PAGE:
More proof Britain’s Covid-19 outbreak is shrinking? Nine of England’s ten worst-hit areas have seen a decrease in cases over the past week
- Rates of infection are dropping in Oldham, Leicester and Manchester
- NHS data shows spread is slowing down in the worst-affected areas
- Infection rate has risen in Stoke-on-Trent but fallen in other hotspots
- Experts say improved testing may just be getting better at catching people
Rates of Covid-19 have tumbled in nine out of the 10 worst-affected areas in England in the past week, showing signs the country’s outbreak is still shrinking.
The numbers of people being diagnosed with the coronavirus has been rising in recent weeks, raising fears that England is headed for a deadly second wave.
But experts say this could simply be down to more accurately targeted testing picking up more cases where there are outbreaks.
Official NHS figures, however, suggest infection rates fell in all of England’s Covid-19 hotspots in the most recent week.
Between August 15 and August 21 the case rates per 100,000 people fell by an average 17 per cent in the 10 worst affected areas, headed by a drop of nearly half (44 per cent) in locked-down Blackburn with Darwen.
The rate of infection rose only in one area – Stoke-on-Trent – where the number of cases by a worrying 49 per cent to 27.4 per 100,000.
It remains highest in Oldham, Greater Manchester, where 57.3 people are infected per 100,000 – around one in every 1,700 people.
The rate of Covid-19 infection has fallen in all but one of the 10 worst affected areas in England, NHS data shows, with a week-on-week drop of 44 per cent in Blackburn and Darwen
The number of officially diagnosed people in the UK has been increasing in recent weeks but experts say this might be because targeted testing is catching a greater proportion of people who have the virus, even if there aren’t actually more of them
HOW ARE COVID-19 RATES CHANGING IN HARD-HIT AREAS?
Cases per 100,000 people
% change week-on-week
The rates of infection in England now vary widely across the country with some areas still badly hit by the virus while others are almost Covid-free.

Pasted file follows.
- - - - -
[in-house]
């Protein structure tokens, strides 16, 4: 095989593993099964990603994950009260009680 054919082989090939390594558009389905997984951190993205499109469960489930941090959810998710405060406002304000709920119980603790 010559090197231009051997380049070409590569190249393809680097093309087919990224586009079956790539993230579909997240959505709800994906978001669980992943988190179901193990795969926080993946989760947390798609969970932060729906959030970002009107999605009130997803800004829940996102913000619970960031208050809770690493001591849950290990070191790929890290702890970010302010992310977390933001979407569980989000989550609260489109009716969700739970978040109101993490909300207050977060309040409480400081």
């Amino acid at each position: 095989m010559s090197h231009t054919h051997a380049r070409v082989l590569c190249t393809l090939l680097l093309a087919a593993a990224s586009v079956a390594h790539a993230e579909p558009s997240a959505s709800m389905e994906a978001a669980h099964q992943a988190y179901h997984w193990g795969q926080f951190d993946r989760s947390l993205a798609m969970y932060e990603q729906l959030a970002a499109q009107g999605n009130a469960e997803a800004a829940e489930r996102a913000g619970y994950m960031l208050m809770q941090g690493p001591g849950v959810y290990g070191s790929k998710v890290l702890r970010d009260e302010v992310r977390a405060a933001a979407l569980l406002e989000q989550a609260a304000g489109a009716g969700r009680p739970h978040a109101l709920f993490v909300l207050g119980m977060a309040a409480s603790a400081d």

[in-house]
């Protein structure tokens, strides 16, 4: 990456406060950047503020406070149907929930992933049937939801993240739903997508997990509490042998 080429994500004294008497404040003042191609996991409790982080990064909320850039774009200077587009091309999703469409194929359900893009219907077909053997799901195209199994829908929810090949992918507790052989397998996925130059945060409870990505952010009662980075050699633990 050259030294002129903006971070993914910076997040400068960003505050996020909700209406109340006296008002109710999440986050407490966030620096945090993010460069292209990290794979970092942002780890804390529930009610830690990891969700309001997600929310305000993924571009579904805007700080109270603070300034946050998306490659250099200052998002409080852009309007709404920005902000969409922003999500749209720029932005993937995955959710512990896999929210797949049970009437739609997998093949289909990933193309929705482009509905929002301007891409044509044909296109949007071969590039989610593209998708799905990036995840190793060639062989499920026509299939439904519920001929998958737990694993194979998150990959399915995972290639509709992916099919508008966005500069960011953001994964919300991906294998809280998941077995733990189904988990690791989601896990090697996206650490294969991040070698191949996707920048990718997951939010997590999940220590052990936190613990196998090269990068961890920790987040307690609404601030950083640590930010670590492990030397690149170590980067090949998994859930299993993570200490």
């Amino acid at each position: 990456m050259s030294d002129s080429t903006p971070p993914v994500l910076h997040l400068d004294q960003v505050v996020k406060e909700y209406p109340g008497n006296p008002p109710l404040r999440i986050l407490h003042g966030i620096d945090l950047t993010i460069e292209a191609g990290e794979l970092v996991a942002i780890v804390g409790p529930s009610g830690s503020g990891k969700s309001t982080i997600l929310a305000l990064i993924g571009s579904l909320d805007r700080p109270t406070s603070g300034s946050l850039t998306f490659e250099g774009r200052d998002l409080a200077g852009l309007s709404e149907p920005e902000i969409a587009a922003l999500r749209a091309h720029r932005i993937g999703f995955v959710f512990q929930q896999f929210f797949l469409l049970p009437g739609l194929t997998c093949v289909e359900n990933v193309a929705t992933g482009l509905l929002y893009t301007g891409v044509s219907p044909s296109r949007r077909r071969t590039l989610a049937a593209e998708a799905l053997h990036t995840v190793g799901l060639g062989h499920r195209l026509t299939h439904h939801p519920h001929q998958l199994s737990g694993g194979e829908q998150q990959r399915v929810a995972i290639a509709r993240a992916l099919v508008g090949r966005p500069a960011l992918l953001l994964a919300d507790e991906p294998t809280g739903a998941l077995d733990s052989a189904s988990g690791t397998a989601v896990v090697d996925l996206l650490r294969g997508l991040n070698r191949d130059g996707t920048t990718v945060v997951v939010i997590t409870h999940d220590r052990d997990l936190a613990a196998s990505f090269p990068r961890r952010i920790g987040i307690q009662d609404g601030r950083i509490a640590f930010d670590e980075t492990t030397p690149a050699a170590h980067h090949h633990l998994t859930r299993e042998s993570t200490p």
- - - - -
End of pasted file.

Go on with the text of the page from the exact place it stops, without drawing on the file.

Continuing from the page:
Worst-affected areas tend to be in the North and Midlands with the exception of Swindon, data shows, while cases are lower in across the south.
According to statistics published by NHS Digital, Oldham, Blackburn with Darwen, Leicester and Manchester are the worst affected places, each with more than 40 cases of Covid-19 per 100,000 people.
Following them, with between 30 and 39 cases, are Swindon, Bradford, Rochdale and Bury.
And with between 25 and 29 cases per 100,000 are Stoke-on-Trent, Calderdale and Salford.
But cases fell in all those places, except Stoke, in the third week of August, suggesting that local lockdowns and increased testing are helping to keep a lid on smaller outbreaks.
In Oldham the case rate fell by 40 per cent in a week, while it dropped by 27 per cent in Leicester, 36 per cent in Calderdale, 33 per cent in Bradford and 19 per cent in Manchester.
Much of the North West around Greater Manchester still faces tough restrictions on where people can mix with other households and which businesses can open, and there is a targeted local lockdown in Leicester.
Promising trends in the NHS figures add to good news from the Office for National Statistics testing survey data published last week.
The ONS estimated that there are now just 2,400 new cases of Covid-19 per day in the entire UK, a drop of a third from 3,800 the week before.
Statisticians at the Government-run agency said that while cases had been on the climb since July – prompting fears of a second wave – the epidemic’s upward trajectory had now been stopped in its tracks.
CASES HAVE BEEN GOING UP… BUT HOSPITALS ARE EMPTY, TOP DOCTOR SAYS